peated in the same order until at least twenty readings were obtained for each thermocouple. The 100 to 125 readings thus taken required 20 to 25 minutes and were numerous and rapid enough to ensure temperature measurements throughout a complete cyclic operation. Subsequent readings were made in the same manner each day until the charge was pulled from the kiln, providing numerous readings under a variety of temperature and humidity conditions. Temperature readings of each thermocouple were averaged daily. The following data was compiled at the end of the kiln run for each series of readings: the date and time of the readings; time elapsed; the number of readings taken for each thermocouple; the direction of air circulation in the kiln at the time of the readings; kiln instrument set-temperatures and recorded-temperatures; temperatures taken by other means (hygrometer, etc.) for comparison; and the average, the low, and the high temperatures for each thermocouple. This information provides the kiln operator with a complete record of his kiln instrument's operation. Functioning of the kiln's temperaturehumidity controlling components can be checked closely on the daily records. The use of thermocouples for measuring temperature-humidity conditions within a kiln offers the following advantages to the dry kiln operator: 1. Quick response to changes in temperatures. 2. High and low temperatures can be read during the temperature cycle. 3. Temperatures can be read rapidly, thus requiring a minimum of the kiln operator's time. 4. Both wet and dry bulb temperatures can be read; also, the thermocouples can be placed in "hot spots" for measurement of temperatures other than those of the controller bulbs. 5. Temperatures can be read directly in the kiln instrument room, eliminating the necessity of the operator's entering the kiln, and, also, the disturbance of internal conditions resulting from opening the kiln doors. Temperature measurements can be made during exceptionally high temperatures and humidities when other methods are either dangerous, impractical, or impossible. 6, If enough readings are taken, the kiln operator can observe the cylic operation of the kiln by recording temperatures and the opening and closing of vents, heating coil valves, and spray lines. The following precautions must be taken to ensure maximum accuracy --13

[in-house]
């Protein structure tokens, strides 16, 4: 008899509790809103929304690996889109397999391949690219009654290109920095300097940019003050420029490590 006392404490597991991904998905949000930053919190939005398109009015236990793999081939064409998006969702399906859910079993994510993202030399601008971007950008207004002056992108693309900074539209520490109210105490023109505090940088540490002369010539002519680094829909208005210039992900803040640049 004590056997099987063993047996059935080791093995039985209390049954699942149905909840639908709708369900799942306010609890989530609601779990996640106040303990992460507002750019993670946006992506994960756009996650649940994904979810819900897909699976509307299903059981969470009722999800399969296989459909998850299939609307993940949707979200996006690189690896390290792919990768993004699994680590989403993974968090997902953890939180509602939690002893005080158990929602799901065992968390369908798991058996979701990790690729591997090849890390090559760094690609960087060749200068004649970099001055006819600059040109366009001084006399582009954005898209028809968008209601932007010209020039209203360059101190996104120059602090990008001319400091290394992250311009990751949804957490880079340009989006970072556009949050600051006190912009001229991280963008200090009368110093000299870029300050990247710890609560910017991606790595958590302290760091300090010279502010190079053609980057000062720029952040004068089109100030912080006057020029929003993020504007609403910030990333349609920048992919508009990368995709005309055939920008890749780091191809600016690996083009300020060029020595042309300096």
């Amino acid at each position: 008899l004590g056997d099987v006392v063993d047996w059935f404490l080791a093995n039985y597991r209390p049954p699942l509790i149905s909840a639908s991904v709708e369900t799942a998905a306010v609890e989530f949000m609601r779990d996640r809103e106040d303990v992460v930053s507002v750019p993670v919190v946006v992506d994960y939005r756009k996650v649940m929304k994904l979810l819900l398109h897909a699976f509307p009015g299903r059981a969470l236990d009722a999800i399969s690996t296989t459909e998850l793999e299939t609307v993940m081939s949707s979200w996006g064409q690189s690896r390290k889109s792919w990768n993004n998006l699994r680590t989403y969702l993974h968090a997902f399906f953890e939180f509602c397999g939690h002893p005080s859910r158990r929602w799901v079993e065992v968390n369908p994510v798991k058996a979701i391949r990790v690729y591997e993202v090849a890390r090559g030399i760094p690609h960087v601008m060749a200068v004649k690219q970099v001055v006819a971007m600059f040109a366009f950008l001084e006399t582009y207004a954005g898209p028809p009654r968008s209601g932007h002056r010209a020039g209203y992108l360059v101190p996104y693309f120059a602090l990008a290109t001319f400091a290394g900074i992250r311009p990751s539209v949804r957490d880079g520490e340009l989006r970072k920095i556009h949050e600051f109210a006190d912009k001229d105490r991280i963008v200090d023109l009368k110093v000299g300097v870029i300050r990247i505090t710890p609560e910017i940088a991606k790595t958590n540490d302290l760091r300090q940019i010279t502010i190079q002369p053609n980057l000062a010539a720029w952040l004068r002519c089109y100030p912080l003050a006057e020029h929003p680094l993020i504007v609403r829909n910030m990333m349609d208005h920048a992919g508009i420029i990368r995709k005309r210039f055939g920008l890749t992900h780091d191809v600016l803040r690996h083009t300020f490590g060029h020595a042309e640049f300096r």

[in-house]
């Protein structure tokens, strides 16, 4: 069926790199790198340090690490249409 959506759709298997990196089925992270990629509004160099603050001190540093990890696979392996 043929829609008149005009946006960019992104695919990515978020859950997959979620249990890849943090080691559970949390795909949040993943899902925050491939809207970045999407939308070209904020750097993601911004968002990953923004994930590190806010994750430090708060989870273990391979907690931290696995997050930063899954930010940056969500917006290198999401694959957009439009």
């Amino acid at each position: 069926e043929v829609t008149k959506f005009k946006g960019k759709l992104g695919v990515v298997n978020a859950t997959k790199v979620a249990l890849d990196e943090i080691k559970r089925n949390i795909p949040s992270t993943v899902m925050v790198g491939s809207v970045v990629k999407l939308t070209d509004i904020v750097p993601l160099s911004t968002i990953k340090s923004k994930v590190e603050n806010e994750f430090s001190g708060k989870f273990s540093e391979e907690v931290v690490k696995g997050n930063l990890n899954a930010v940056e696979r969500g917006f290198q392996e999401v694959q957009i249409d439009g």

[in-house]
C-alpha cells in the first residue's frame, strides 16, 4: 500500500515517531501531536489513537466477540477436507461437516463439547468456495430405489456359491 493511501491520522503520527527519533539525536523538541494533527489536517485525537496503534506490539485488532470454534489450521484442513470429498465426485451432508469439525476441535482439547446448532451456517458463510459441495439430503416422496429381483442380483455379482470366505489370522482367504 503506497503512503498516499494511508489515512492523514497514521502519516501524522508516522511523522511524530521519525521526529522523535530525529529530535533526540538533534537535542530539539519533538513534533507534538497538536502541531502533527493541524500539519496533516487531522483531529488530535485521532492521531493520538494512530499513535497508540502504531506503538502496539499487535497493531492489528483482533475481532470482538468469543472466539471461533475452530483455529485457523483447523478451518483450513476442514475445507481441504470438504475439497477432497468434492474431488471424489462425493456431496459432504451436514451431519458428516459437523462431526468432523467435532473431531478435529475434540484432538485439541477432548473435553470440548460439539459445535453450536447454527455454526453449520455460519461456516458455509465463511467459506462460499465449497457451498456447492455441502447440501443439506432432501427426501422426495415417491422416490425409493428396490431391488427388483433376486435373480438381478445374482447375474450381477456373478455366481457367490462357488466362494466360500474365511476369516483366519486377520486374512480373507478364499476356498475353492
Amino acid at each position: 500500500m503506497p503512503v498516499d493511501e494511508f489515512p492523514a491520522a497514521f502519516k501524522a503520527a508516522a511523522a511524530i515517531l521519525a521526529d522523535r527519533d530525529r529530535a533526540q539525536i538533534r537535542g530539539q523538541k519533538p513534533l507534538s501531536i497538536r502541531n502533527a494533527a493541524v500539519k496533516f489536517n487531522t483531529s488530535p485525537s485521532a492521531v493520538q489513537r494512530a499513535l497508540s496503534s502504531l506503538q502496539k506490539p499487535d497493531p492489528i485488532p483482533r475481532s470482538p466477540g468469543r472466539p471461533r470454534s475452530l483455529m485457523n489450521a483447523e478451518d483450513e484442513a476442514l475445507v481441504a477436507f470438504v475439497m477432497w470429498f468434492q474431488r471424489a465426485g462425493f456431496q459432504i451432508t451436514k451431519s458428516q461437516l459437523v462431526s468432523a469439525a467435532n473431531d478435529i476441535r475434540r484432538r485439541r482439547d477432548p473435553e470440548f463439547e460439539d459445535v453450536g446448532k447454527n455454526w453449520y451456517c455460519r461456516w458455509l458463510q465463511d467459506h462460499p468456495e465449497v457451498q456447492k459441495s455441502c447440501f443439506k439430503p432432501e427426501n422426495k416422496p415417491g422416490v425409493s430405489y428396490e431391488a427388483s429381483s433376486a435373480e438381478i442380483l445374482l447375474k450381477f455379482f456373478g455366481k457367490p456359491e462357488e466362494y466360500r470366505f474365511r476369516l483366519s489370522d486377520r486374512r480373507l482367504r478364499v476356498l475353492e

when measuring thermocouple temperatures with a potentiometer: 1. Thermocouples should be shielded against radiation from spray lines and heating coils. 2. The potentiometer, when moved to new surroundings, should be allowed to stand until its internal temperature is in equilibrium with surrounding conditions. 3. Air circulation, especiaaly cold and hot drafts, around the potentiometer and jack-box should be eliminated. Variations in temperature of these units will cause false readings. Provided the above precautions are taken, temperature readings with a potentiometer and thermocouple will be accurate within 1 degree F. The procedure for making the readings is simple for either a number of readings or just a few. With thermocouples permanently installed in dry kilns, the operator can make quick daily temperature checks with a portable potentiometer, requiring only a few minutes of his day for each kiln. A very satisfactory portable potentiometer unit, such as the one used in these tests, can be assembled with equipment costing $290. Cost of nylon-covered thermocouple wire is 8 cents or 10 cents a foot depending upon wire quality. A 36' X 66' double-track kiln can be wired with one thermocouple at each of five controller bulbs for a materials-cost of $32 to $40; this allows for enough wire so that the thermocouples are not restricted to placement only at the controller bulbs. These tests demonstrated that the use of thermocouples saves time and simplifies the task of measuring kiln temperature-humidity conditions, and also, of calibrating kiln instruments. Thermocouples respond very rapidly to temperature changes. Measurements of temperatures with thermocouples offers several advantages over other methods commonly used, and when carried out properly, will furnish the kiln operator with accurate and reliable data.